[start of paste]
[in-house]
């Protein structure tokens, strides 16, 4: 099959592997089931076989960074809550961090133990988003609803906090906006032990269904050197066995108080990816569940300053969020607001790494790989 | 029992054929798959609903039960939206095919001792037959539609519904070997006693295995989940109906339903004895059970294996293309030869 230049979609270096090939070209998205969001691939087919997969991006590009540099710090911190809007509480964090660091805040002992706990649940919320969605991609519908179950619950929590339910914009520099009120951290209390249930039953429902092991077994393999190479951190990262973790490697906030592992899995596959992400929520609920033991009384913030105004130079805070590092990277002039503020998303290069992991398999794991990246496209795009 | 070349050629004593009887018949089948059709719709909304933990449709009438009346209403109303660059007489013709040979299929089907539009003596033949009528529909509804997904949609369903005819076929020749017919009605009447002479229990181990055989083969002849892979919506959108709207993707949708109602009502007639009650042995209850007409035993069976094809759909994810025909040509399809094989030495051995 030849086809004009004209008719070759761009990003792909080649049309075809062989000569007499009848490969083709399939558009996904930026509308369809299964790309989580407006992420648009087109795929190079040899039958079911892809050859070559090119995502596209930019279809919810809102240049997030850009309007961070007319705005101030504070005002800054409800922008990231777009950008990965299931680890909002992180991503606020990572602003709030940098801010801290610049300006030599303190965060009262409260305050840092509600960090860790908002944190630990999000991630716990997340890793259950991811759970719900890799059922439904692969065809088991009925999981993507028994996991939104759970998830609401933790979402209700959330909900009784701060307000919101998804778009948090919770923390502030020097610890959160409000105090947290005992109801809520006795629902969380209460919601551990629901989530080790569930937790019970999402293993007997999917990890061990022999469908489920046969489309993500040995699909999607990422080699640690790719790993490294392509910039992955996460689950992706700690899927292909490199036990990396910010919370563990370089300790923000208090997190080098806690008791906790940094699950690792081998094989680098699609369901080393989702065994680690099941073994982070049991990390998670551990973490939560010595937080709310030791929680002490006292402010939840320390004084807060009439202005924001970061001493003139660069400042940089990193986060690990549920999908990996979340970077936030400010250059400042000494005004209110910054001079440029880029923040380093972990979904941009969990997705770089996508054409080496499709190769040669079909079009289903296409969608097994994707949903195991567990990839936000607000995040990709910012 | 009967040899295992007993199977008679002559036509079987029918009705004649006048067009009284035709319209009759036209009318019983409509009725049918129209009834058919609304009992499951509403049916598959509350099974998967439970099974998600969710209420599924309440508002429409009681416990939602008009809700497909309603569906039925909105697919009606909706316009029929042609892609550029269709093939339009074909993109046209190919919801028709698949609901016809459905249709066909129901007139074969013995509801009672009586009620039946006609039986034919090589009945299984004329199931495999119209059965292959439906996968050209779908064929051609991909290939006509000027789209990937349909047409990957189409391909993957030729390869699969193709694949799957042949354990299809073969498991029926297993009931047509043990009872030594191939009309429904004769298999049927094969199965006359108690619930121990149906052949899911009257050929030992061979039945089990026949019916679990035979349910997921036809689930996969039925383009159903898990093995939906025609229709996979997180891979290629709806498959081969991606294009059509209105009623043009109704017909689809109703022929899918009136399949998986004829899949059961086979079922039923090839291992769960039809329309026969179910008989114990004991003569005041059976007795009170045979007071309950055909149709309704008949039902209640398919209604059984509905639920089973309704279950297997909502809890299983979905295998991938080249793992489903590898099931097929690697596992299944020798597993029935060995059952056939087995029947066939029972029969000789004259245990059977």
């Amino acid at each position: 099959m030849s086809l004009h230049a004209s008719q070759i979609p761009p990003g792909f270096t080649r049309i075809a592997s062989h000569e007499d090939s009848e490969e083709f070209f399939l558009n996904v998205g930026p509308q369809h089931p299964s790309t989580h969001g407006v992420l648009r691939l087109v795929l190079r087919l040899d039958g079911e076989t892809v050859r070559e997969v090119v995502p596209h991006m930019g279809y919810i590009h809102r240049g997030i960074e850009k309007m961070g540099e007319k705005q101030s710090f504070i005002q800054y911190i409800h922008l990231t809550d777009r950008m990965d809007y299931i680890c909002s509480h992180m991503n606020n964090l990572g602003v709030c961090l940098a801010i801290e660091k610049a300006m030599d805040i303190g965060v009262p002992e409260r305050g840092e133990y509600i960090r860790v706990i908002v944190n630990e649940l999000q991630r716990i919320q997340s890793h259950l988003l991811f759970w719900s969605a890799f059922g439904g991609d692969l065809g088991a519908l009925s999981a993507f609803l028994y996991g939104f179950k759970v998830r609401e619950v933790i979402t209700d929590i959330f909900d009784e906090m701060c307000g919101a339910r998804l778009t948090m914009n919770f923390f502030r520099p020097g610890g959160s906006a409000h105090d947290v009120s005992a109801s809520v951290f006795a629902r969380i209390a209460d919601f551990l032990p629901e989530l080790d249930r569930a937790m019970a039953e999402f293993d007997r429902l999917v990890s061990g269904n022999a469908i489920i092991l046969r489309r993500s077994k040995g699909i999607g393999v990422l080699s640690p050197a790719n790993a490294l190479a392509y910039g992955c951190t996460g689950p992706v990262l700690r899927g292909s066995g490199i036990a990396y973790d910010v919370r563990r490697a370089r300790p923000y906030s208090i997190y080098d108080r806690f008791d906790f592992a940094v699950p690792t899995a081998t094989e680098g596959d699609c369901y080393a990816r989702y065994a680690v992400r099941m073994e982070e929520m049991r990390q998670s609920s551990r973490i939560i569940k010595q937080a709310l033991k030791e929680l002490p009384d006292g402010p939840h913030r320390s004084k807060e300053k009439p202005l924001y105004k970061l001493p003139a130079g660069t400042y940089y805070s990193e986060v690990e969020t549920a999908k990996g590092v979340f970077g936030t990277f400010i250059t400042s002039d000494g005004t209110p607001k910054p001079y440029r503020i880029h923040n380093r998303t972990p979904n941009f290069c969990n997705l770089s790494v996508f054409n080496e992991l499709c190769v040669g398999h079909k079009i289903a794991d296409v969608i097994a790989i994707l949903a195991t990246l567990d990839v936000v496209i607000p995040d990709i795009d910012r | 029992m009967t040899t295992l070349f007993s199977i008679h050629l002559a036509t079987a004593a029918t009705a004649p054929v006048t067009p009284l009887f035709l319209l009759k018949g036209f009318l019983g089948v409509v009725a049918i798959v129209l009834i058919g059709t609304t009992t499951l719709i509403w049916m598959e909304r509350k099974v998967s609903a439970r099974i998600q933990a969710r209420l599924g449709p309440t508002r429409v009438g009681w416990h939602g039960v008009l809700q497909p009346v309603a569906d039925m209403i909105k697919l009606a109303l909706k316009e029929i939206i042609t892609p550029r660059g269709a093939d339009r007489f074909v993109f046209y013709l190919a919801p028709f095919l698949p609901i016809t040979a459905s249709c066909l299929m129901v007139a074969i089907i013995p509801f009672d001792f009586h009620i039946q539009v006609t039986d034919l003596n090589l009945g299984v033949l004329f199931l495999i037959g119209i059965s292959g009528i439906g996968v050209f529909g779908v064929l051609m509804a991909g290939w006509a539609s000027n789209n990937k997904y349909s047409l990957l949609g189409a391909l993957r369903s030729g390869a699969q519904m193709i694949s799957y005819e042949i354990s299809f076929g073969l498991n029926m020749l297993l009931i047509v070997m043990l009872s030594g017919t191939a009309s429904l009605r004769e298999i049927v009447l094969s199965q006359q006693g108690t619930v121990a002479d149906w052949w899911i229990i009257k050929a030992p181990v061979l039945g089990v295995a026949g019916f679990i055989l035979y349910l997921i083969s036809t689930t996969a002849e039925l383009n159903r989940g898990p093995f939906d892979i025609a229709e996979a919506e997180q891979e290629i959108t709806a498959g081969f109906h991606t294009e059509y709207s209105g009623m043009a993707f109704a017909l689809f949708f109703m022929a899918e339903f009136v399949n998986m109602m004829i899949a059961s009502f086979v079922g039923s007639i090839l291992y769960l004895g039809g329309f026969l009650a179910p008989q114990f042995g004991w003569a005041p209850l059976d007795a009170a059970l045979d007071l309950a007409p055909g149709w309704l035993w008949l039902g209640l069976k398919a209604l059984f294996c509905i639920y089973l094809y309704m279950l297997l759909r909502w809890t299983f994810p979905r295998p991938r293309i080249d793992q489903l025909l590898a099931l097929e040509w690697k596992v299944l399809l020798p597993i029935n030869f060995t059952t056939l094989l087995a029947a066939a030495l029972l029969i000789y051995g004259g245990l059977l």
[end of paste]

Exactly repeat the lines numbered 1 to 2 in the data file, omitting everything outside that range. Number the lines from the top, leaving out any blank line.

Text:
[in-house]
């Protein structure tokens, strides 16, 4: 099959592997089931076989960074809550961090133990988003609803906090906006032990269904050197066995108080990816569940300053969020607001790494790989 | 029992054929798959609903039960939206095919001792037959539609519904070997006693295995989940109906339903004895059970294996293309030869 230049979609270096090939070209998205969001691939087919997969991006590009540099710090911190809007509480964090660091805040002992706990649940919320969605991609519908179950619950929590339910914009520099009120951290209390249930039953429902092991077994393999190479951190990262973790490697906030592992899995596959992400929520609920033991009384913030105004130079805070590092990277002039503020998303290069992991398999794991990246496209795009 | 070349050629004593009887018949089948059709719709909304933990449709009438009346209403109303660059007489013709040979299929089907539009003596033949009528529909509804997904949609369903005819076929020749017919009605009447002479229990181990055989083969002849892979919506959108709207993707949708109602009502007639009650042995209850007409035993069976094809759909994810025909040509399809094989030495051995 030849086809004009004209008719070759761009990003792909080649049309075809062989000569007499009848490969083709399939558009996904930026509308369809299964790309989580407006992420648009087109795929190079040899039958079911892809050859070559090119995502596209930019279809919810809102240049997030850009309007961070007319705005101030504070005002800054409800922008990231777009950008990965299931680890909002992180991503606020990572602003709030940098801010801290610049300006030599303190965060009262409260305050840092509600960090860790908002944190630990999000991630716990997340890793259950991811759970719900890799059922439904692969065809088991009925999981993507028994996991939104759970998830609401933790979402209700959330909900009784701060307000919101998804778009948090919770923390502030020097610890959160409000105090947290005992109801809520006795629902969380209460919601551990629901989530080790569930937790019970999402293993007997999917990890061990022999469908489920046969489309993500040995699909999607990422080699640690790719790993490294392509910039992955996460689950992706700690899927292909490199036990990396910010919370563990370089300790923000208090997190080098806690008791906790940094699950690792081998094989680098699609369901080393989702065994680690099941073994982070049991990390998670551990973490939560010595937080709310030791929680002490006292402010939840320390004084807060009439202005924001970061001493003139660069400042940089990193986060690990549920999908990996979340970077936030400010250059400042000494005004209110910054001079440029880029923040380093972990979904941009969990997705770089996508054409080496499709190769040669079909079009289903296409969608097994994707949903195991567990990839936000607000995040990709910012 | 009967040899295992007993199977008679002559036509079987029918009705004649006048067009009284035709319209009759036209009318019983409509009725049918129209009834058919609304009992499951509403049916598959509350099974998967439970099974998600969710209420599924309440508002429409009681416990939602008009809700497909309603569906039925909105697919009606909706316009029929042609892609550029269709093939339009074909993109046209190919919801028709698949609901016809459905249709066909129901007139074969013995509801009672009586009620039946006609039986034919090589009945299984004329199931495999119209059965292959439906996968050209779908064929051609991909290939006509000027789209990937349909047409990957189409391909993957030729390869699969193709694949799957042949354990299809073969498991029926297993009931047509043990009872030594191939009309429904004769298999049927094969199965006359108690619930121990149906052949899911009257050929030992061979039945089990026949019916679990035979349910997921036809689930996969039925383009159903898990093995939906025609229709996979997180891979290629709806498959081969991606294009059509209105009623043009109704017909689809109703022929899918009136399949998986004829899949059961086979079922039923090839291992769960039809329309026969179910008989114990004991003569005041059976007795009170045979007071309950055909149709309704008949039902209640398919209604059984509905639920089973309704279950297997909502809890299983979905295998991938080249793992489903590898099931097929690697596992299944020798597993029935060995059952056939087995029947066939029972029969000789004259245990059977």